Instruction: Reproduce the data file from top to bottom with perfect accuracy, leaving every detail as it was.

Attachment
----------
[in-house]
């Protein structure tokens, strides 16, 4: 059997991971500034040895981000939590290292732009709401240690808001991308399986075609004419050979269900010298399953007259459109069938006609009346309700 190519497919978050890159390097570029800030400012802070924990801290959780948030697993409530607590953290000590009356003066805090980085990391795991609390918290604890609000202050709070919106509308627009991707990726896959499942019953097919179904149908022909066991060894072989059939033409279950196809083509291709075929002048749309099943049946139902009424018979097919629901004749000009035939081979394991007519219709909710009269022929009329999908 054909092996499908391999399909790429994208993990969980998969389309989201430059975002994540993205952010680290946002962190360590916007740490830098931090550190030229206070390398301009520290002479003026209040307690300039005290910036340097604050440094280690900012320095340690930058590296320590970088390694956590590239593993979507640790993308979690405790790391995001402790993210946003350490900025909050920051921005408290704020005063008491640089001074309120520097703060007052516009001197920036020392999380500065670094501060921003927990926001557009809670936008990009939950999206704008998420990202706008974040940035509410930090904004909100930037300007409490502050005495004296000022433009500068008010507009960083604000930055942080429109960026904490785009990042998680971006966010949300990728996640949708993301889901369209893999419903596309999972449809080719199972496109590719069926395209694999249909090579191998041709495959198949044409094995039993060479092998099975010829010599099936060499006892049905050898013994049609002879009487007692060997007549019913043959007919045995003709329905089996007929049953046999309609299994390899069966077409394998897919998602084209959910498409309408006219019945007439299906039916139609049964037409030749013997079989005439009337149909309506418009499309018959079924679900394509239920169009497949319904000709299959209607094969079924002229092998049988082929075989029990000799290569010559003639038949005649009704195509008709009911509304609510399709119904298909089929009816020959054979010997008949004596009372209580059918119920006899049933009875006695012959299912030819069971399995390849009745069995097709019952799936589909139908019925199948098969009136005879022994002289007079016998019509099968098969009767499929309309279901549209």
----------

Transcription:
[in-house]
């Protein structure tokens, strides 16, 4: 059997991971500034040895981000939590290292732009709401240690808001991308399986075609004419050979269900010298399953007259459109069938006609009346309700 190519497919978050890159390097570029800030400012802070924990801290959780948030697993409530607590953290000590009356003066805090980085990391795991609390918290604890609000202050709070919106509308627009991707990726896959499942019953097919179904149908022909066991060894072989059939033409279950196809083509291709075929002048749309099943049946139902009424018979097919629901004749000009035939081979394991007519219709909710009269022929009329999908 054909092996499908391999399909790429994208993990969980998969389309989201430059975002994540993205952010680290946002962190360590916007740490830098931090550190030229206070390398301009520290002479003026209040307690300039005290910036340097604050440094280690900012320095340690930058590296320590970088390694956590590239593993979507640790993308979690405790790391995001402790993210946003350490900025909050920051921005408290704020005063008491640089001074309120520097703060007052516009001197920036020392999380500065670094501060921003927990926001557009809670936008990009939950999206704008998420990202706008974040940035509410930090904004909100930037300007409490502050005495004296000022433009500068008010507009960083604000930055942080429109960026904490785009990042998680971006966010949300990728996640949708993301889901369209893999419903596309999972449809080719199972496109590719069926395209694999249909090579191998041709495959198949044409094995039993060479092998099975010829010599099936060499006892049905050898013994049609002879009487007692060997007549019913043959007919045995003709329905089996007929049953046999309609299994390899069966077409394998897919998602084209959910498409309408006219019945007439299906039916139609049964037409030749013997079989005439009337149909309506418009499309018959079924679900394509239920169009497949319904000709299959209607094969079924002229092998049988082929075989029990000799290569010559003639038949005649009704195509008709009911509304609510399709119904298909089929009816020959054979010997008949004596009372209580059918119920006899049933009875006695012959299912030819069971399995390849009745069995097709019952799936589909139908019925199948098969009136005879022994002289007079016998019509099968098969009767499929309309279901549209």